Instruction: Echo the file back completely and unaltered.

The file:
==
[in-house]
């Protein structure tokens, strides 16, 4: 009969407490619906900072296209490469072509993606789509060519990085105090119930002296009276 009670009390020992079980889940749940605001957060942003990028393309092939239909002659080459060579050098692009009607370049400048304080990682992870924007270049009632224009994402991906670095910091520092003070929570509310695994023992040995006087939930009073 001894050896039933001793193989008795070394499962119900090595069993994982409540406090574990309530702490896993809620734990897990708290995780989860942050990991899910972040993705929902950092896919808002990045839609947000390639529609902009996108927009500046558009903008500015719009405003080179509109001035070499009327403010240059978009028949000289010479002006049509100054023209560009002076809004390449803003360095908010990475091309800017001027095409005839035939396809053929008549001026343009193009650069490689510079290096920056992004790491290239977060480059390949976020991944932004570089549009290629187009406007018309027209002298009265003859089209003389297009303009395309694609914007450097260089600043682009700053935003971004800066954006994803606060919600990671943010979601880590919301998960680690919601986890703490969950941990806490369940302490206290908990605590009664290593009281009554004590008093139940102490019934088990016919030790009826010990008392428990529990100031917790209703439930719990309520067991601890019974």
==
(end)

[in-house]
């Protein structure tokens, strides 16, 4: 009969407490619906900072296209490469072509993606789509060519990085105090119930002296009276 009670009390020992079980889940749940605001957060942003990028393309092939239909002659080459060579050098692009009607370049400048304080990682992870924007270049009632224009994402991906670095910091520092003070929570509310695994023992040995006087939930009073 001894050896039933001793193989008795070394499962119900090595069993994982409540406090574990309530702490896993809620734990897990708290995780989860942050990991899910972040993705929902950092896919808002990045839609947000390639529609902009996108927009500046558009903008500015719009405003080179509109001035070499009327403010240059978009028949000289010479002006049509100054023209560009002076809004390449803003360095908010990475091309800017001027095409005839035939396809053929008549001026343009193009650069490689510079290096920056992004790491290239977060480059390949976020991944932004570089549009290629187009406007018309027209002298009265003859089209003389297009303009395309694609914007450097260089600043682009700053935003971004800066954006994803606060919600990671943010979601880590919301998960680690919601986890703490969950941990806490369940302490206290908990605590009664290593009281009554004590008093139940102490019934088990016919030790009826010990008392428990529990100031917790209703439930719990309520067991601890019974």